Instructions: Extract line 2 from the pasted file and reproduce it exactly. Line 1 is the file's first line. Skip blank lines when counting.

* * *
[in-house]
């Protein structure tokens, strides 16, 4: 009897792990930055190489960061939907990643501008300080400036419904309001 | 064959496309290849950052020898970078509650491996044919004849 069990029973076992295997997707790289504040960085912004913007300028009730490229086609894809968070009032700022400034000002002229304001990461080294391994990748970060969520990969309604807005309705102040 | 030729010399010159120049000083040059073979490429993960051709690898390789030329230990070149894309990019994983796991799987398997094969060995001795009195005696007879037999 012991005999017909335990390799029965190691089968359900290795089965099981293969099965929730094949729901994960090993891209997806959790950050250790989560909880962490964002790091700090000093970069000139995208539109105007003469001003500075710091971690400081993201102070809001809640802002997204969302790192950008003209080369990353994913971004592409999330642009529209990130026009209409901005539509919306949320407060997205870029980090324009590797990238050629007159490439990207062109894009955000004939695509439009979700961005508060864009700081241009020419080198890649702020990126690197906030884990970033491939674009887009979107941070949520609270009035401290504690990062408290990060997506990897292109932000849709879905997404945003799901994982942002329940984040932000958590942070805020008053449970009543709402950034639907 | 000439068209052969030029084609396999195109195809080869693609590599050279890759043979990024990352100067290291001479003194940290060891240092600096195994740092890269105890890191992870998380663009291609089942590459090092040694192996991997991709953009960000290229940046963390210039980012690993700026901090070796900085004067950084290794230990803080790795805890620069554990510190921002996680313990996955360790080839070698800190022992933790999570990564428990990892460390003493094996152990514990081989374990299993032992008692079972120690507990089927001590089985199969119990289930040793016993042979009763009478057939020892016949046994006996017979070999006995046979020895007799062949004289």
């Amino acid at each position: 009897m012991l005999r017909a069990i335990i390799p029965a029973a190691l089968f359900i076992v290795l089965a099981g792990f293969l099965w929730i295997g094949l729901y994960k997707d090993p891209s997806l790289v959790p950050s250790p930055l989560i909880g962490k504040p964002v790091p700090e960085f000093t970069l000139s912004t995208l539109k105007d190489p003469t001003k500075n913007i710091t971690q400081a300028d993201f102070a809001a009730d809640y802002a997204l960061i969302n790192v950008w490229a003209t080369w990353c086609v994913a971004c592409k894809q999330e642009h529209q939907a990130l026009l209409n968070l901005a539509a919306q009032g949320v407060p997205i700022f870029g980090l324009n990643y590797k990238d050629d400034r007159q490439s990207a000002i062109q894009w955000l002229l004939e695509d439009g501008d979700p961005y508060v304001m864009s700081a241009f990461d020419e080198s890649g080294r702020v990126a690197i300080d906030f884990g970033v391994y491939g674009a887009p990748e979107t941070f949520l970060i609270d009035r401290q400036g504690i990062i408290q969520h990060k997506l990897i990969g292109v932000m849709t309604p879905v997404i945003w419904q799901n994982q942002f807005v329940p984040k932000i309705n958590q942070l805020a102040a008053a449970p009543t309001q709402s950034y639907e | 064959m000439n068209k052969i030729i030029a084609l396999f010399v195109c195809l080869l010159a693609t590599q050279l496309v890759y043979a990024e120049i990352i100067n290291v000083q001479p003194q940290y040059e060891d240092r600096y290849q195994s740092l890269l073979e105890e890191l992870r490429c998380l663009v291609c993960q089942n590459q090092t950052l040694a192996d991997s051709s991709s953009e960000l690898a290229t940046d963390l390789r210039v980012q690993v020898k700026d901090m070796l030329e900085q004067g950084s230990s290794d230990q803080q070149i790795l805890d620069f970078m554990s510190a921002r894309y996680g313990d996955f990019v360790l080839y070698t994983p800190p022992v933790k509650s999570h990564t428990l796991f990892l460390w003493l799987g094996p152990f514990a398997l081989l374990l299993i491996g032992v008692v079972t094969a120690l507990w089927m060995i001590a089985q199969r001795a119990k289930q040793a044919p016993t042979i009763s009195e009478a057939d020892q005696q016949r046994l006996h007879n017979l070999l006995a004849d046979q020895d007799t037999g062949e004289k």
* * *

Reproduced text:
């Protein structure tokens, strides 16, 4: 009897792990930055190489960061939907990643501008300080400036419904309001 | 064959496309290849950052020898970078509650491996044919004849 069990029973076992295997997707790289504040960085912004913007300028009730490229086609894809968070009032700022400034000002002229304001990461080294391994990748970060969520990969309604807005309705102040 | 030729010399010159120049000083040059073979490429993960051709690898390789030329230990070149894309990019994983796991799987398997094969060995001795009195005696007879037999 012991005999017909335990390799029965190691089968359900290795089965099981293969099965929730094949729901994960090993891209997806959790950050250790989560909880962490964002790091700090000093970069000139995208539109105007003469001003500075710091971690400081993201102070809001809640802002997204969302790192950008003209080369990353994913971004592409999330642009529209990130026009209409901005539509919306949320407060997205870029980090324009590797990238050629007159490439990207062109894009955000004939695509439009979700961005508060864009700081241009020419080198890649702020990126690197906030884990970033491939674009887009979107941070949520609270009035401290504690990062408290990060997506990897292109932000849709879905997404945003799901994982942002329940984040932000958590942070805020008053449970009543709402950034639907 | 000439068209052969030029084609396999195109195809080869693609590599050279890759043979990024990352100067290291001479003194940290060891240092600096195994740092890269105890890191992870998380663009291609089942590459090092040694192996991997991709953009960000290229940046963390210039980012690993700026901090070796900085004067950084290794230990803080790795805890620069554990510190921002996680313990996955360790080839070698800190022992933790999570990564428990990892460390003493094996152990514990081989374990299993032992008692079972120690507990089927001590089985199969119990289930040793016993042979009763009478057939020892016949046994006996017979070999006995046979020895007799062949004289």